At length she came forth, and seeing me in the way, would have slipped back into hiding; for, in spite of her boldness on the previous day, she now seemed shyer than ever when I spoke to her.

"Rima," I said, "do you remember where we first talked together under a tree one morning, when you spoke of your mother, telling me that she was dead?"


"I am going now to that spot to wait for you. I must speak to you again in that place about this journey to Riolama." As she kept silent, I added, "Will you promise to come to me there?"

She shook her head, turning half away.

"Have you forgotten our compact, Rima?"

"No," she returned; and then, suddenly coming near, spoke in a low tone, "I will go there to please you, and you must also do as I tell you."

"What do you wish, Rima?"

She came nearer still. "Listen! You must not look into my eyes, you must not touch me with your hands."

"Sweet Rima, I must hold your hand when I speak with you."

"No, no, no," she murmured, shrinking from me; and finding that it must be as she wished, I reluctantly agreed.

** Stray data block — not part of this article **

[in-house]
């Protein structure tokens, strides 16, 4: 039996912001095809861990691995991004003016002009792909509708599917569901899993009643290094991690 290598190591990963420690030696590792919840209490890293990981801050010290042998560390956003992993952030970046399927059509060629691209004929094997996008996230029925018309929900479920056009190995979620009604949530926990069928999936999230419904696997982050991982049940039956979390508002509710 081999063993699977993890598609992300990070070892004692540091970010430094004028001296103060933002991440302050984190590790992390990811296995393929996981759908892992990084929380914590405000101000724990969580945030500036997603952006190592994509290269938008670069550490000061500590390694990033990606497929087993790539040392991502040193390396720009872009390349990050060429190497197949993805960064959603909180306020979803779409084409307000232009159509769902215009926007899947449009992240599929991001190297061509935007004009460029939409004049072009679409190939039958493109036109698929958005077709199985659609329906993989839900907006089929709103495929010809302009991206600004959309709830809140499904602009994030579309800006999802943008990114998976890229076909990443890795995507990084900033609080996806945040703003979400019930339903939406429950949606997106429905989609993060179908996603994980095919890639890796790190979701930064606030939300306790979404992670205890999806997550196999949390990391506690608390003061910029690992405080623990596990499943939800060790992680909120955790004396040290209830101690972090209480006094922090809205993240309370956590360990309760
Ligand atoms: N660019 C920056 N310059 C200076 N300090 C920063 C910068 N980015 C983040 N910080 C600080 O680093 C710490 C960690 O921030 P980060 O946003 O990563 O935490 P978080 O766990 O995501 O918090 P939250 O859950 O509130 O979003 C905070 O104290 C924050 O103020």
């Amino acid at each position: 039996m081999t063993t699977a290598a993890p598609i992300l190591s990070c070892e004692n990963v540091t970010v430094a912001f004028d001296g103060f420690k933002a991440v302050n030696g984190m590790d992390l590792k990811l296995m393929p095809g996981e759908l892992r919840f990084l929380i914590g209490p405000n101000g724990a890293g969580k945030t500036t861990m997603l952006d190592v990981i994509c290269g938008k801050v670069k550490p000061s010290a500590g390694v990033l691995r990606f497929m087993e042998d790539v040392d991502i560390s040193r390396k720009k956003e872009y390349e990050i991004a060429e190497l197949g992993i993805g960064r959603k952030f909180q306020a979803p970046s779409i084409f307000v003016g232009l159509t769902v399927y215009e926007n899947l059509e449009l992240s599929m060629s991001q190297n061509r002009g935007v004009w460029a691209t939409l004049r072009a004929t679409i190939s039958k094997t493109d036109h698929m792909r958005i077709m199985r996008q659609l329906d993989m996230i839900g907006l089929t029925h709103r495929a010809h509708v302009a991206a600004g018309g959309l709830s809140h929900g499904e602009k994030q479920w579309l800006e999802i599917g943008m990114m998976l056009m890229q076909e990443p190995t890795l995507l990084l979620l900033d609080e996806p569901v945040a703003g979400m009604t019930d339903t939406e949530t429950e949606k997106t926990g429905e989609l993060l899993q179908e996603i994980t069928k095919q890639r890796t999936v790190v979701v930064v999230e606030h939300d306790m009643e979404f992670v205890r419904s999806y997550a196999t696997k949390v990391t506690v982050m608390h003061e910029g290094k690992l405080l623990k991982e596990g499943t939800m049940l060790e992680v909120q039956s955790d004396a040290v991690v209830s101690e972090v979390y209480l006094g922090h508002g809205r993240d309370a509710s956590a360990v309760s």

Before I had waited long she appeared at the trysting-place, and stood before me, as on a former occasion, on that same spot of clean yellow sand, clasping and unclasping her fingers, troubled in mind even then. Only now her trouble was different and greater, making her shyer and more reticent.

"Rima, your grandfather is going to take you to Riolama. Do you wish me to go with you?"

"Oh, do you not know that?" she returned, with a swift glance at my face.

"How should I know?"

Her eyes wandered away restlessly. "On Ytaioa you told me a hundred things which I did not know," she replied in a vague way, wishing, perhaps, to imply that with so great a knowledge of geography it was strange I did not know everything, even her most secret thoughts.

"Tell me, why must you go to Riolama?"

"You have heard. To speak to my people."

"What will you say to them? Tell me."

"What you do not understand. How tell you?"

"I understand you when you speak in Spanish."

"Oh, that is not speaking."

"Last night you spoke to your mother in Spanish. Did you not tell her everything?"

"Oh no—not then. When I tell her everything I speak in another way, in a low voice—not on my knees and praying. At night, and in the woods, and when I am alone I tell her. But perhaps she does not hear me; she is not here, but up there—so far! She never answers, but when I speak to my people they will answer me."

Then she turned away as if there was nothing more to be said.

"Is this all I am to hear from you, Rima—these few words?" I exclaimed. "So much did you say to your grandfather, so much to your dead mother, but to me you say so little!"

She turned again, and with eyes cast down replied—